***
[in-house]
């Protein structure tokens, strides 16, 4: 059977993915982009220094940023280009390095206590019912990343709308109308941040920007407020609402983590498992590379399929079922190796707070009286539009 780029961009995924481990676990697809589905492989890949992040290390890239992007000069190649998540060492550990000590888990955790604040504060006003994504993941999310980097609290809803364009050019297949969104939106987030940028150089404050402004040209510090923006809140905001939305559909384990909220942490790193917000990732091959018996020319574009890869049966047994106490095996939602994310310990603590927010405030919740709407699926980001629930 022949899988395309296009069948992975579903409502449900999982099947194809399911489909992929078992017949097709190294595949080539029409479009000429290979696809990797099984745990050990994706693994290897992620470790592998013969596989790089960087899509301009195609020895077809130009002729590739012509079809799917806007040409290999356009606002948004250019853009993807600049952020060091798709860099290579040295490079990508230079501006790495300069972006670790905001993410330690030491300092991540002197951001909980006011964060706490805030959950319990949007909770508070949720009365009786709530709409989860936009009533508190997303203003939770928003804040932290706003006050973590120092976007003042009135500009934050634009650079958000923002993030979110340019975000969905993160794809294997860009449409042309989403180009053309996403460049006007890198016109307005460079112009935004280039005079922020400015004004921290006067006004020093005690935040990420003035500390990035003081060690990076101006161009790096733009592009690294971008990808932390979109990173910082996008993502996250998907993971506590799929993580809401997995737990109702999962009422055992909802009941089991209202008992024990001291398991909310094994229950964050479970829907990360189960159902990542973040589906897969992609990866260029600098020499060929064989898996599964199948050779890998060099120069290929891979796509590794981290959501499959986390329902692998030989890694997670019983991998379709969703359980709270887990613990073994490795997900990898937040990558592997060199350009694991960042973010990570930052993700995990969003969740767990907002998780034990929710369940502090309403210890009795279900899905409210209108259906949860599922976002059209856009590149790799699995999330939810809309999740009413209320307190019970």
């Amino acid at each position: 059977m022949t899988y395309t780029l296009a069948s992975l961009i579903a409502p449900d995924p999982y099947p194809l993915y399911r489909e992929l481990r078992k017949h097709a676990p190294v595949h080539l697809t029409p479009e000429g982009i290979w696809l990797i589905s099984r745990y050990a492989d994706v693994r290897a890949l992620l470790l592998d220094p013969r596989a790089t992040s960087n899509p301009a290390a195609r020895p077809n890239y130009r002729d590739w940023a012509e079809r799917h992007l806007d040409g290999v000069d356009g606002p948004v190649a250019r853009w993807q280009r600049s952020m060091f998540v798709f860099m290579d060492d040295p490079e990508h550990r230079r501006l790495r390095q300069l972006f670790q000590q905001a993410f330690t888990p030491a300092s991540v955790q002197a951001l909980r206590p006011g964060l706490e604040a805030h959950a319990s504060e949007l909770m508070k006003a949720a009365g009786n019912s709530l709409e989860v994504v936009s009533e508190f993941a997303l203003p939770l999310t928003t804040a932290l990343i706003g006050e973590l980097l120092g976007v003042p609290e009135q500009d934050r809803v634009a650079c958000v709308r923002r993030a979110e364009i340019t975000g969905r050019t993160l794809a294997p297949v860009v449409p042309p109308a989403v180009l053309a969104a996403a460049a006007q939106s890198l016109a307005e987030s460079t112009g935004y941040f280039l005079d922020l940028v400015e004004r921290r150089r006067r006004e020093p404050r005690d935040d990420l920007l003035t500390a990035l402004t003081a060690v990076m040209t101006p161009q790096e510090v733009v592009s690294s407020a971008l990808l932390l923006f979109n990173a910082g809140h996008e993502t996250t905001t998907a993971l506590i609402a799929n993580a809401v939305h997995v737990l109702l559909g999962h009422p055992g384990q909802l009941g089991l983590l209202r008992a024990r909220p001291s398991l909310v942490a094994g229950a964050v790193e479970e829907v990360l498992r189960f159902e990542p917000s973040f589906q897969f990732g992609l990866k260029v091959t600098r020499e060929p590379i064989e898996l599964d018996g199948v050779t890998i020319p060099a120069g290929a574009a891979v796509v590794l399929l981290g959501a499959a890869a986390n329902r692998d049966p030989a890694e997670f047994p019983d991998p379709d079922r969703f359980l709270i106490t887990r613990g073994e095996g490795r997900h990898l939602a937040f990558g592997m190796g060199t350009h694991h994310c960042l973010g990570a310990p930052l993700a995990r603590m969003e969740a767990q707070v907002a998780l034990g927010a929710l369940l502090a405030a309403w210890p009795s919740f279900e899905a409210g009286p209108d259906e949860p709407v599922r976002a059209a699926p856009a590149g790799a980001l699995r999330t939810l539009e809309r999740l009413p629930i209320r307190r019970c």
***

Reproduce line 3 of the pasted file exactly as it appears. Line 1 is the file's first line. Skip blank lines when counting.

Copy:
């Amino acid at each position: 059977m022949t899988y395309t780029l296009a069948s992975l961009i579903a409502p449900d995924p999982y099947p194809l993915y399911r489909e992929l481990r078992k017949h097709a676990p190294v595949h080539l697809t029409p479009e000429g982009i290979w696809l990797i589905s099984r745990y050990a492989d994706v693994r290897a890949l992620l470790l592998d220094p013969r596989a790089t992040s960087n899509p301009a290390a195609r020895p077809n890239y130009r002729d590739w940023a012509e079809r799917h992007l806007d040409g290999v000069d356009g606002p948004v190649a250019r853009w993807q280009r600049s952020m060091f998540v798709f860099m290579d060492d040295p490079e990508h550990r230079r501006l790495r390095q300069l972006f670790q000590q905001a993410f330690t888990p030491a300092s991540v955790q002197a951001l909980r206590p006011g964060l706490e604040a805030h959950a319990s504060e949007l909770m508070k006003a949720a009365g009786n019912s709530l709409e989860v994504v936009s009533e508190f993941a997303l203003p939770l999310t928003t804040a932290l990343i706003g006050e973590l980097l120092g976007v003042p609290e009135q500009d934050r809803v634009a650079c958000v709308r923002r993030a979110e364009i340019t975000g969905r050019t993160l794809a294997p297949v860009v449409p042309p109308a989403v180009l053309a969104a996403a460049a006007q939106s890198l016109a307005e987030s460079t112009g935004y941040f280039l005079d922020l940028v400015e004004r921290r150089r006067r006004e020093p404050r005690d935040d990420l920007l003035t500390a990035l402004t003081a060690v990076m040209t101006p161009q790096e510090v733009v592009s690294s407020a971008l990808l932390l923006f979109n990173a910082g809140h996008e993502t996250t905001t998907a993971l506590i609402a799929n993580a809401v939305h997995v737990l109702l559909g999962h009422p055992g384990q909802l009941g089991l983590l209202r008992a024990r909220p001291s398991l909310v942490a094994g229950a964050v790193e479970e829907v990360l498992r189960f159902e990542p917000s973040f589906q897969f990732g992609l990866k260029v091959t600098r020499e060929p590379i064989e898996l599964d018996g199948v050779t890998i020319p060099a120069g290929a574009a891979v796509v590794l399929l981290g959501a499959a890869a986390n329902r692998d049966p030989a890694e997670f047994p019983d991998p379709d079922r969703f359980l709270i106490t887990r613990g073994e095996g490795r997900h990898l939602a937040f990558g592997m190796g060199t350009h694991h994310c960042l973010g990570a310990p930052l993700a995990r603590m969003e969740a767990q707070v907002a998780l034990g927010a929710l369940l502090a405030a309403w210890p009795s919740f279900e899905a409210g009286p209108d259906e949860p709407v599922r976002a059209a699926p856009a590149g790799a980001l699995r999330t939810l539009e809309r999740l009413p629930i209320r307190r019970c």